Peter Block Column
Views for a
Diary of a
Stop The Merry-Go-Round! I
Balancing Work and a
Personal Life Is a Struggle in the 24/7
---Remember when we described
the workday as 9:00 to 5:00? It wasn’t that long ago.
Of course, many people worked on shift jobs that were
7:00-3:00, 3:00-11:00 and so forth. The pattern has changed
and will change even more in the years ahead.
The workday is now “24/7”...another expression
gaining in popularity. With a booming economy, there is
much to be done. Work can’t all be finished in the
traditional eight-hour day. Globalization influences
working hours. Coworkers, suppliers and customers in other
time zones around the world want to communicate on their
time, not yours. The labor shortage has exacerbated the
situation, motivating employers to encourage people to work
as long as it takes to get the job done. High-tech firms
are often characterized by long work hours, even
round-the-clock marathons to complete projects. Workers
wanting flexibility in their schedules—for childcare,
commuting convenience or their biological clocks—are
starting earlier and later and working earlier and
A recent phone survey of 3,000 Canadians revealed that only
half are starting or ending work at the same time each day.
Fewer than four percent reported a standard 9 to 5 day. The
symptom of this evolution of working hours is the
metropolitan commuting pattern. Toronto, Montreal and
Ottawa are experiencing heavier late evening traffic as a
result of people working longer days. Heavier early-morning
rush hours are seen in major metropolitan areas in a number
Childcare providers who insist that parents pick-up their
children by 6:00 will become few and far between. Some
facilities are even shifting to the 24/7 mode. It’s
increasingly difficult for working parents to commit to a
specific pick-up time, even though most would prefer to
have a more established schedule. Families are eating later
in the evening, changing the homework, nutrition and
relationship schedules of children—including
students. Current and future generations may be much less
schedule-based than generations of the past. This fluidity
has its advantages, but will also take a toll on personal
and family interactions and expectations.
The velocity of life has increased to the point that people
realize they’re out of balance. Their stress levels
are high. They want a solution to all the pressure.
Recent surveys report that people want more flexibility in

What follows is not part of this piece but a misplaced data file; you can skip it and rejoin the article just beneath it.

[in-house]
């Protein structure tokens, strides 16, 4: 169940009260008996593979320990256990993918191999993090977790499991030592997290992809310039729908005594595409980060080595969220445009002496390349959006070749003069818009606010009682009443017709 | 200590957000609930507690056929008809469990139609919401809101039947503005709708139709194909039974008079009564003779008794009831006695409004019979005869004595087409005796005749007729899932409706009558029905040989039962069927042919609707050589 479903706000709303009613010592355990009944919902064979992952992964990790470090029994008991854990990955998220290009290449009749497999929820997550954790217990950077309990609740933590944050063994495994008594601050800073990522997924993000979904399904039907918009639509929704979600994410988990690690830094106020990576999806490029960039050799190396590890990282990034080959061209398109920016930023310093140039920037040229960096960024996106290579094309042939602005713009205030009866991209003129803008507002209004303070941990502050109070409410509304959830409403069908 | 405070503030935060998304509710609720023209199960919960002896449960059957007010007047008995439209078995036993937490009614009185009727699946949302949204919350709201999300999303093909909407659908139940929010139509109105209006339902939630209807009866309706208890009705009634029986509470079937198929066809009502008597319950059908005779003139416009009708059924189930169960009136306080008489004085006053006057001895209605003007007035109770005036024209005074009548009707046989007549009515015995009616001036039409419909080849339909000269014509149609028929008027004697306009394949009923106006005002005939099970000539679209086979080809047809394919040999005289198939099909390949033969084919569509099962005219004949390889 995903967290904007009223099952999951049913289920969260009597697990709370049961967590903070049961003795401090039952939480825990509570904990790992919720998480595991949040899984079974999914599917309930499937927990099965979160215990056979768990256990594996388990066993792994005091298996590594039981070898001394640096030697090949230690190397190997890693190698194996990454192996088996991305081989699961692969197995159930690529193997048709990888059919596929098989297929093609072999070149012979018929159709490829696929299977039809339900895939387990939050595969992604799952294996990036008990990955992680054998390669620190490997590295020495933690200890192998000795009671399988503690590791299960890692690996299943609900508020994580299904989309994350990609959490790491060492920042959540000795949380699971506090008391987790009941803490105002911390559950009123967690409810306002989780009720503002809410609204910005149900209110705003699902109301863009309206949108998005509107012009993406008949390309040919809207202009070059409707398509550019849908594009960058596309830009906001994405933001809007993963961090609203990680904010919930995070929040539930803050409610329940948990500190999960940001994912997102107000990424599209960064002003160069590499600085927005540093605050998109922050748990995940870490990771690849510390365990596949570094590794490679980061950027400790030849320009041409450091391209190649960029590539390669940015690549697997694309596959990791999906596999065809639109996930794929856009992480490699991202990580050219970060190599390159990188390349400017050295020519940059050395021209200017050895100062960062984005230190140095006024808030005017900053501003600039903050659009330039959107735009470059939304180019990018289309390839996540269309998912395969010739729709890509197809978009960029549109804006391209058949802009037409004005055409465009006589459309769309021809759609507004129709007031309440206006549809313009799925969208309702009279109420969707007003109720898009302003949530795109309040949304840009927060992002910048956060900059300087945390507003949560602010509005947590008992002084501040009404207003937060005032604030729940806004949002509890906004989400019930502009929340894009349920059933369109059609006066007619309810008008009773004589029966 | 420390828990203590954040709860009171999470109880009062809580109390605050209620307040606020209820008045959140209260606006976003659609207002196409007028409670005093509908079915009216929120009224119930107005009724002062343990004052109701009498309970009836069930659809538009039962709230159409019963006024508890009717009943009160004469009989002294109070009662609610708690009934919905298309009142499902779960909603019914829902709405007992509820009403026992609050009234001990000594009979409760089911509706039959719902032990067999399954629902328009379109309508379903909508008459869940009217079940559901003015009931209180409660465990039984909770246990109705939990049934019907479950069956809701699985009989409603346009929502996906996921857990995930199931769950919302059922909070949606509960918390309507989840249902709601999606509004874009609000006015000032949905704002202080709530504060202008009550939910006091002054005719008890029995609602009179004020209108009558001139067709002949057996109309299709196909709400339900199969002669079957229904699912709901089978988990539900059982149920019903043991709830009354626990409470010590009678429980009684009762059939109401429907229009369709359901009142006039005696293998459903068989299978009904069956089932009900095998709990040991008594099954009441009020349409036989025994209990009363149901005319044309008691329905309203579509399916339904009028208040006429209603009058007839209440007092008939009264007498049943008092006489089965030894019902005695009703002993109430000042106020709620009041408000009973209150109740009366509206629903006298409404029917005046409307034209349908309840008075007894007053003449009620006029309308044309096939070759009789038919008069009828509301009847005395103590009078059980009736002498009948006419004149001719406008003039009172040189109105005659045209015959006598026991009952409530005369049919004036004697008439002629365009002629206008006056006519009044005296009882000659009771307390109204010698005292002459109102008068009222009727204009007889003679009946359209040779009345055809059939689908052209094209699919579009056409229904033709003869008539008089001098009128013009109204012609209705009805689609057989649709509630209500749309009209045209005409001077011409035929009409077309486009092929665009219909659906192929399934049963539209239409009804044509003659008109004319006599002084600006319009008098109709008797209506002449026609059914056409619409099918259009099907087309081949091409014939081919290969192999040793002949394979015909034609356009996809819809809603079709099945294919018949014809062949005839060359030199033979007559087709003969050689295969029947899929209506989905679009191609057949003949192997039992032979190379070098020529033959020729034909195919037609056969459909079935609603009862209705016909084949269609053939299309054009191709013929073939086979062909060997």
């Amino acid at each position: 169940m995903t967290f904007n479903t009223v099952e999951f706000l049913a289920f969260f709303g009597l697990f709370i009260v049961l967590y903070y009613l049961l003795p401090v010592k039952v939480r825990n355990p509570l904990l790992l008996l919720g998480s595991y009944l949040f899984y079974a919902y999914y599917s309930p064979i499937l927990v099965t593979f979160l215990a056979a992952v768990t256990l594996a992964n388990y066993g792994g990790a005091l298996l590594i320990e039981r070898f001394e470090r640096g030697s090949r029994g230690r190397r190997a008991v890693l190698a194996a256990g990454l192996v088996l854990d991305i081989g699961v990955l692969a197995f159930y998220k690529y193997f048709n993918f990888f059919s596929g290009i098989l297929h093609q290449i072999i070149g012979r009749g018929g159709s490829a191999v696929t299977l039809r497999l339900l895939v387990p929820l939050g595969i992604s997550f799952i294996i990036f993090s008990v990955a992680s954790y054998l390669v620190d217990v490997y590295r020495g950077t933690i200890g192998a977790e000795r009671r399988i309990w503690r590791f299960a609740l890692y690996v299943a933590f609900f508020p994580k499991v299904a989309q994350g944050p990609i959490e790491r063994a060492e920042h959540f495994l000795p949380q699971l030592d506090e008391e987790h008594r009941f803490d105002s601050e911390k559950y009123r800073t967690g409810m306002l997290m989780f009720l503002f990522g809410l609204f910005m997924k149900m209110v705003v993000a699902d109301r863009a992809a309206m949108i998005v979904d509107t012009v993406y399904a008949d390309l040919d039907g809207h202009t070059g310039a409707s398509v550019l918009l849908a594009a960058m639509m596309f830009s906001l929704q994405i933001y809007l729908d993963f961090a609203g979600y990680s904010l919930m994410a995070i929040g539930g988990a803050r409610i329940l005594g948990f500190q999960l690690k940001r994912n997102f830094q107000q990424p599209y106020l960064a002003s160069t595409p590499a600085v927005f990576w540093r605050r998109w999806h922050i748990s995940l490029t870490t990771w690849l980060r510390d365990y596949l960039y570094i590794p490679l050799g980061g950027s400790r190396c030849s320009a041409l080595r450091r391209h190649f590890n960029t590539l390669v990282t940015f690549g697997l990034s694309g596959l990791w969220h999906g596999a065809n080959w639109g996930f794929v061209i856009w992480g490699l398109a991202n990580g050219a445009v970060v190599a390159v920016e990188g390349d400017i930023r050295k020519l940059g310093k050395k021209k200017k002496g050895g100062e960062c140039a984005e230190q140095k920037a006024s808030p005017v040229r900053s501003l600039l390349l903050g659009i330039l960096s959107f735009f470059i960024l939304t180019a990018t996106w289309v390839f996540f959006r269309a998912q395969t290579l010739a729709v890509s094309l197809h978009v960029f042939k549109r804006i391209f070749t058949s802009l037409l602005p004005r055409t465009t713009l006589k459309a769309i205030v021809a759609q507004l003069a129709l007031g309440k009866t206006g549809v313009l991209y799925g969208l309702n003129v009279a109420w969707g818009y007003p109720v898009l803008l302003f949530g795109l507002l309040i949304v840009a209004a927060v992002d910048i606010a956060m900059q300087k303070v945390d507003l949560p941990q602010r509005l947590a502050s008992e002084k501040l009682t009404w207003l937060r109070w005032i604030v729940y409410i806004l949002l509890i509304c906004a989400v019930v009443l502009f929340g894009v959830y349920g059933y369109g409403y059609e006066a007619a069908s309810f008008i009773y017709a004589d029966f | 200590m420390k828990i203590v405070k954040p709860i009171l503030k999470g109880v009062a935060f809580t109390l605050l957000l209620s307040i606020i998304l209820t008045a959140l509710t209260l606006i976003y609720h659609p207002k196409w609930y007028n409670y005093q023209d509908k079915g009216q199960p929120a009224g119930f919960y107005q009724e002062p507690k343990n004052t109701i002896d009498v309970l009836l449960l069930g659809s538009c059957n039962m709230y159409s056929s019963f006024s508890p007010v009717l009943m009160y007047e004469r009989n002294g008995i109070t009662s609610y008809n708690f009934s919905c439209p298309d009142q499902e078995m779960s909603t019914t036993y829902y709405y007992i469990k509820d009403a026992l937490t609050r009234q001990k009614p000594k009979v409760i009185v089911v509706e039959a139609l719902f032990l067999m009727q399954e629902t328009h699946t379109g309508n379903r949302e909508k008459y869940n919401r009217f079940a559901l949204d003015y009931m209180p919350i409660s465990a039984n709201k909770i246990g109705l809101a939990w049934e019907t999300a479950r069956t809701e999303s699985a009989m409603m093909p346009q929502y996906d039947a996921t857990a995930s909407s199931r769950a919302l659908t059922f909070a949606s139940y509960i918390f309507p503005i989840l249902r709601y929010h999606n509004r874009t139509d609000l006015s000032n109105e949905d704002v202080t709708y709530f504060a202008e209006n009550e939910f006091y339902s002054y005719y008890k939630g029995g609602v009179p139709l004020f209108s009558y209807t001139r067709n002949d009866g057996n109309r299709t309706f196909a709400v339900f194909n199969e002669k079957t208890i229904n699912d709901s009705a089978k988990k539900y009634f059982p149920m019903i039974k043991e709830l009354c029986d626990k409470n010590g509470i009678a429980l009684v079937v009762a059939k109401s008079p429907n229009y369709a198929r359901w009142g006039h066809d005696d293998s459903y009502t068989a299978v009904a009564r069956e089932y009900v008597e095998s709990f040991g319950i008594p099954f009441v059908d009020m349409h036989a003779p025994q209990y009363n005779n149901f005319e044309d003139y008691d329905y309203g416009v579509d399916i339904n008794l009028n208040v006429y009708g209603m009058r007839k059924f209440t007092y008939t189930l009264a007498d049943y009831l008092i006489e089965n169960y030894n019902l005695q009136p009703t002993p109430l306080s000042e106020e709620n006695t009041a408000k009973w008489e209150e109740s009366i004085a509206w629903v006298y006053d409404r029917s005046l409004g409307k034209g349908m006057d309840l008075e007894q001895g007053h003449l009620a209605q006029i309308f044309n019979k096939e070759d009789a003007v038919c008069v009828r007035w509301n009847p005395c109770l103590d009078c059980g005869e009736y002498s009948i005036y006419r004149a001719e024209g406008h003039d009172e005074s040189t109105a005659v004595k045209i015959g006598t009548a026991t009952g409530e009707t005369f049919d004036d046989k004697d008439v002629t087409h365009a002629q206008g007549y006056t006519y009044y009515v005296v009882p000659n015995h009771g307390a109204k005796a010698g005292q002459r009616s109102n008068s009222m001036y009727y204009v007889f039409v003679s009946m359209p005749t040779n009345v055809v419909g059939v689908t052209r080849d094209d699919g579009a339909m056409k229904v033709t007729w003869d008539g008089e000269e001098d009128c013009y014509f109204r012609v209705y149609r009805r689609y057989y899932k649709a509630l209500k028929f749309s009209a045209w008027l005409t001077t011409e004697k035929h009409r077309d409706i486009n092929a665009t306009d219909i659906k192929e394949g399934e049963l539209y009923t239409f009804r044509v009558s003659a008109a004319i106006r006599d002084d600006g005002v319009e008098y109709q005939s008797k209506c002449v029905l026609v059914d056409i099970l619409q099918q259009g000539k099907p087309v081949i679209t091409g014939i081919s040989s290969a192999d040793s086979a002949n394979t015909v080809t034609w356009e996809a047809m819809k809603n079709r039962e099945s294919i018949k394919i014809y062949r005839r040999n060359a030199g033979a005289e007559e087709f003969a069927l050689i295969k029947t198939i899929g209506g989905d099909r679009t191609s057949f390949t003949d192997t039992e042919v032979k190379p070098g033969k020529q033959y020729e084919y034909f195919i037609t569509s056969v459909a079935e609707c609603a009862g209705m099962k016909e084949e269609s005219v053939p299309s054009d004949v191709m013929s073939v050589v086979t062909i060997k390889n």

their lives. They want more time for themselves. “All
work and no play” is taking its toll. Workers want to
spend more time with their families and have time for
personal pursuits like hobbies, exercise, reading or just
watching the clouds float by.
One survey by “Fast Company” Magazine showed
that 63 percent of college educated adults would work fewer
or more flexible hours if money were not an issue. In the
same study, 18 percent would work the same number of hours
and 14 percent would quit working. The message here is that
people want to work, they want to be productive, but they
want to do it with less stress, less push.
Problem: There is still a lot of work to be done. And not
enough people to get it all done.
Result: Under current conditions, there’s no light at
the end of the tunnel. The pressure will continue.
Solution: Change the way work is done. Change the
relationship between workers, their work and their
employers. Dramatic change. As Michael Hammer says,
“We need to stop paving cow paths.” Even with
all the tradition—“we’ve always done it
this way”—the change will come. And it may come
as revolutionary change, rather than evolutionary.
Prepare now by examining carefully all the things
you’re doing in your life. What’s really
important? What consumes your time because
“we’ve always done that?” Define what
results are really important for you and search for tasks
you can eliminate from your life. Challenge, don’t
just accept that everything must be done the way it’s
been done in the past.
Clean up your life. Simplify, simplify. Get some more space
in your life.
Alert,” by Roger Herman and Joyce Goia, Strategic
Business Futurists. (800) 227-3566 or
Balancing work and a
personal life seems to be the issue of the millennium.
Watch for a future special issue of News for a
Change devoted entirely to that struggle.
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